"Exercise testing in adults with AS has been discouraged largely because of concerns about safety. Furthermore, when used to assess the presence or absence of CAD, the test has limited diagnostic accuracy. Presumably, this is due to the presence of an abnormal baseline ECG, LV hypertrophy, and limited coronary flow reserve. Certainly, exercise testing should not be performed in symptomatic patients."
                          The ACC is the American College of Cardiologists, and the AHA is the American Heart Association. The red highlighting for effect is mine. You are certainly a symptomatic patient.

                          You are already aware that your tolerance for exercise is low. If it is your GP that ordered the stress test, you can mention this quote and point him to . I am not a doctor, but it sounds like this test may not be appropriate for you (or your sister). My thought is that if the GP still wants the test, appeal to the cardiologist. You might want to mention some concewrn to the cardiologist and ask if what he would see in a stress test would really be of more value than the results of a standard echocardiogram.

                          Endocarditis is an infection, and you wouldn't share that with your sister unless you had each had the bad luck to be separately infected during your lives. Not impossible, but also not likely.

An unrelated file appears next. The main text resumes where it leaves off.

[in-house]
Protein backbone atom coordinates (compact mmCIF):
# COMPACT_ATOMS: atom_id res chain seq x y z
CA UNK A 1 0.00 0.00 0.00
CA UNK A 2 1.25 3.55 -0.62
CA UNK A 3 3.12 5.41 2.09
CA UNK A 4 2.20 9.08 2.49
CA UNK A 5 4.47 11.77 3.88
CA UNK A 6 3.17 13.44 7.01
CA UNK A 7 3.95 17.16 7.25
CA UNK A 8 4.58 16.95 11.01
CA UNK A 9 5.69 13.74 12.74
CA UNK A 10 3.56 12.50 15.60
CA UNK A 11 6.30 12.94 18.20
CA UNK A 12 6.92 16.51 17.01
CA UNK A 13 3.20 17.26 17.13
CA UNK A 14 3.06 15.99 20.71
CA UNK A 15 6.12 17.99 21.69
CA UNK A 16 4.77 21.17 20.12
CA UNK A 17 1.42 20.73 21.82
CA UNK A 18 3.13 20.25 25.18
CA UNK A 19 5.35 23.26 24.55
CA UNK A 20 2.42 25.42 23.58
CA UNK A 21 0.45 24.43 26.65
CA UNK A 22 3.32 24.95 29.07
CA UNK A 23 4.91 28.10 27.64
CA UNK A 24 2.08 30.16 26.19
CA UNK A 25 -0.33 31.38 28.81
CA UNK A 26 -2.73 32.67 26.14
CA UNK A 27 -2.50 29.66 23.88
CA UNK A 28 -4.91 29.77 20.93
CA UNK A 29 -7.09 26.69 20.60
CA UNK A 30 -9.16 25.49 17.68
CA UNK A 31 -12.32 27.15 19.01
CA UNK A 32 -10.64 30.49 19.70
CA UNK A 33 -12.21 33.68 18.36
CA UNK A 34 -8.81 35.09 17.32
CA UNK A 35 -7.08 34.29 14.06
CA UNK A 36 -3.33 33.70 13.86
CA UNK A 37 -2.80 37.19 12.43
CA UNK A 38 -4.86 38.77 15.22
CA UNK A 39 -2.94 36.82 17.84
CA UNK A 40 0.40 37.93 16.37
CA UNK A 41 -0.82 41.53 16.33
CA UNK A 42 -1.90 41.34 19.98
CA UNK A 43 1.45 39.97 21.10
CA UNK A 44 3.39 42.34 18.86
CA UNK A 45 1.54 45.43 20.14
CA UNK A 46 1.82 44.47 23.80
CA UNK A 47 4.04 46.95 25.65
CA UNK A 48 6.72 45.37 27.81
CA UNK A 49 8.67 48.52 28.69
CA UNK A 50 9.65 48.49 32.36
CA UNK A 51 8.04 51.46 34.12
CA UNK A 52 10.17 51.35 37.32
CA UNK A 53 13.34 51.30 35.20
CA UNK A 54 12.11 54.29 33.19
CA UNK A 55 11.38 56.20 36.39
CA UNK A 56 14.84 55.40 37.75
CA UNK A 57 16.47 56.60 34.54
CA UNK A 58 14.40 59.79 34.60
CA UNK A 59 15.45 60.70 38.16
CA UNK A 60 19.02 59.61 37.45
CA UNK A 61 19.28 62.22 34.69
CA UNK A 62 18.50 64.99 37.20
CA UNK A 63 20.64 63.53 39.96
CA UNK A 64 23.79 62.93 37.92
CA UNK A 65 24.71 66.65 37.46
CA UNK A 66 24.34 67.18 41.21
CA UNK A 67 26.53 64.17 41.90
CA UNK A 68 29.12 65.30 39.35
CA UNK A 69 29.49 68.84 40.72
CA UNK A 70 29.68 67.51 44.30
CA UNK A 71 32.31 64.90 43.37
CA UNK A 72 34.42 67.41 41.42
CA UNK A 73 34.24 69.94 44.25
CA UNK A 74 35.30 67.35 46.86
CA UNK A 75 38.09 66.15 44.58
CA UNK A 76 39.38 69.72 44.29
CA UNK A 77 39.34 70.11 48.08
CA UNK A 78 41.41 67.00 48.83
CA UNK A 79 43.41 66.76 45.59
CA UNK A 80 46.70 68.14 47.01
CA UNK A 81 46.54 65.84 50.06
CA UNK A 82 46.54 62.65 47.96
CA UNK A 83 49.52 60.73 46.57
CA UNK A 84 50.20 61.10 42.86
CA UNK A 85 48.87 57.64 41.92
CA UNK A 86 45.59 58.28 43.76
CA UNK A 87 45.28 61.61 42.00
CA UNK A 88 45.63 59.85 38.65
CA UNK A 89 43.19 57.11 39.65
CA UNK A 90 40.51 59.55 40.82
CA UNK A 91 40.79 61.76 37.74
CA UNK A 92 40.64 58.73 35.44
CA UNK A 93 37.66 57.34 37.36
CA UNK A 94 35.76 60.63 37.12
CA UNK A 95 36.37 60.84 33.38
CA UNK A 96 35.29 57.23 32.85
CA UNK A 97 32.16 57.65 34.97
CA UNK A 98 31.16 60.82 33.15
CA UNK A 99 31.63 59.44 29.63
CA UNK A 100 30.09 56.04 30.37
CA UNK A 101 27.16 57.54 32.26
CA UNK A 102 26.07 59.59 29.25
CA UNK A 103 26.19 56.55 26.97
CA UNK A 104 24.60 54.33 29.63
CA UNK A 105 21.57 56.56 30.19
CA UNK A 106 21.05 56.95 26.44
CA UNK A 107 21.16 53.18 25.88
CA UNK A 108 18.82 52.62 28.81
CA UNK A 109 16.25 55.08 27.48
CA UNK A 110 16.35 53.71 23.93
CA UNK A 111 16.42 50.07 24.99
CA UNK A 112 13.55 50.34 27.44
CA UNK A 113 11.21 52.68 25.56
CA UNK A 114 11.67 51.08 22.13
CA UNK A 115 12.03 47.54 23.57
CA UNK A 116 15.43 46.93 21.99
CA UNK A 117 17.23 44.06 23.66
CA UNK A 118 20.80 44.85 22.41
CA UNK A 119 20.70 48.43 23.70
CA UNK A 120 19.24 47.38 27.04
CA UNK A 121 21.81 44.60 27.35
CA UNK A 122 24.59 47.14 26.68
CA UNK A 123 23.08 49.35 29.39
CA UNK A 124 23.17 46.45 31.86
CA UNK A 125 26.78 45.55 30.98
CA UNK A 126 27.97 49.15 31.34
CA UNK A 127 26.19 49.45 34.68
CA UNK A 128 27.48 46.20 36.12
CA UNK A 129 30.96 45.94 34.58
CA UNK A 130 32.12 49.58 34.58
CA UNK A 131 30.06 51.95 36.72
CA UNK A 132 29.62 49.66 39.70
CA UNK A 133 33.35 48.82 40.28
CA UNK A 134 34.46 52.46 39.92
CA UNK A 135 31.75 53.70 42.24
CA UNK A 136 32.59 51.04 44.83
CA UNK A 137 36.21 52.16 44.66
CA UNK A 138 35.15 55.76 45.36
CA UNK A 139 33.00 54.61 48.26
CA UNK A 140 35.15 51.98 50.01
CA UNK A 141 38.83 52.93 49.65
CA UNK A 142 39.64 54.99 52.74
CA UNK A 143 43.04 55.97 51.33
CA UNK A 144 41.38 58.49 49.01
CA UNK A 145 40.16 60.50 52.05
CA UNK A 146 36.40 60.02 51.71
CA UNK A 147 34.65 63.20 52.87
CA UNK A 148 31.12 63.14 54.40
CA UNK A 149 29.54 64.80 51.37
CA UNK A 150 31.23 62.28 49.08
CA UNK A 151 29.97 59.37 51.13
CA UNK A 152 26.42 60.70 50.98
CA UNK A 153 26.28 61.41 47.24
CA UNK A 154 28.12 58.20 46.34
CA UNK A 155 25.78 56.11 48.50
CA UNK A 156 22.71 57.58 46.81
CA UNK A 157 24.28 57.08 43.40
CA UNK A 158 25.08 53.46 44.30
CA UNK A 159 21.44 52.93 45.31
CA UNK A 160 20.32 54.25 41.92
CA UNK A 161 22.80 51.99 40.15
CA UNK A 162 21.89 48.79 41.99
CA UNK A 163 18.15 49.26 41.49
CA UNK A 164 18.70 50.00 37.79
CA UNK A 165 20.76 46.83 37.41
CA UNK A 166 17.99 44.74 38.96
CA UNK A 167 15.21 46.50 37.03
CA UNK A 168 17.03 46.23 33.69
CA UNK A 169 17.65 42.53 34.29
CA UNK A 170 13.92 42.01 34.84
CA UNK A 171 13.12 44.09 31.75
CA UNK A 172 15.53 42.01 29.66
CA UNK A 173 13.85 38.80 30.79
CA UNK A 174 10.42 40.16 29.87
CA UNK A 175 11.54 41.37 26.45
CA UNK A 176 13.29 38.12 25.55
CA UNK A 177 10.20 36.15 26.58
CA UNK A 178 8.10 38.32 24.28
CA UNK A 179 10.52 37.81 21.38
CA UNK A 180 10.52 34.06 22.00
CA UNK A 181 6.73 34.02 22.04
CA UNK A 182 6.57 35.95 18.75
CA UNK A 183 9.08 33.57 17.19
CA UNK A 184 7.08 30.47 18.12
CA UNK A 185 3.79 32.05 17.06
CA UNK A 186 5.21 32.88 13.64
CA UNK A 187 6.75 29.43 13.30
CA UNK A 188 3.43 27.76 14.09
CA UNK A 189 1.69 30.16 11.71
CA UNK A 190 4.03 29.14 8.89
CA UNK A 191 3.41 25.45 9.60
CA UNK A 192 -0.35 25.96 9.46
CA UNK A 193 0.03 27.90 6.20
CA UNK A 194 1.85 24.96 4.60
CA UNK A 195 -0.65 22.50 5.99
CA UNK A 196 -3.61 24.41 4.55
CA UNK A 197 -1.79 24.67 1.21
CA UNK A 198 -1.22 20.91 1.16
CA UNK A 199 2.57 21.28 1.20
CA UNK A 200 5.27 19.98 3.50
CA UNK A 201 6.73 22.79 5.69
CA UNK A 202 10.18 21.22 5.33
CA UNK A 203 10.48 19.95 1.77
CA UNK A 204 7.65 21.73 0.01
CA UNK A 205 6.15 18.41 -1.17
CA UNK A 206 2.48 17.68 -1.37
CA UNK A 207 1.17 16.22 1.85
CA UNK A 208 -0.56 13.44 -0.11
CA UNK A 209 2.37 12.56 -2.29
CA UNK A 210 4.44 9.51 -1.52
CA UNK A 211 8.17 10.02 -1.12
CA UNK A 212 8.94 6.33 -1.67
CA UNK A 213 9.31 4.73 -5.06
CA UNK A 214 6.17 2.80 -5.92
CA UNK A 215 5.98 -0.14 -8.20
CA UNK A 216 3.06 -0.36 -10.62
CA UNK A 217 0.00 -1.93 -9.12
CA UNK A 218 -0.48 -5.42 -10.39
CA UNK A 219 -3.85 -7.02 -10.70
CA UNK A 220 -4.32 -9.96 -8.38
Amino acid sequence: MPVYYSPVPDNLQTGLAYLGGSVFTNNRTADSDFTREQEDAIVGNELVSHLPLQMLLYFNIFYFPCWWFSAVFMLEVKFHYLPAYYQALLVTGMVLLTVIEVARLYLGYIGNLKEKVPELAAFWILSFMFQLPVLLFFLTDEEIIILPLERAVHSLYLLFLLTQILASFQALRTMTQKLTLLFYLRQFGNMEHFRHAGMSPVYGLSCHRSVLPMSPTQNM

You should get copies of your test results. Your symptoms could be a result of a bicuspid aortic valve and heart enlargement, or a combination with other congenital valve issues, or even childhood illness. But there is not enough information to hazard a real guess. Your sister may also have a bicuspid valve. Oddly, bicuspid valves often are not found until fairly late in life, when they start making some noise, or when other health circumstances make them apparent.

                          It's a lot to swallow. Many of us felt healthy as a horse when we were first told about our valve problems. I was out back in the snow, splitting stumps into firewood with a heavy maul when the doctor called us with my original results. How could I possibly have had a heart problem? And yet, I did.

                          The good part is that the results of the efforts of your doctors and surgeon usually produce a very improved quality of life for you. I was 51 when I had my AVR, and I felt younger than 40 afterwards. Fatigue went way down.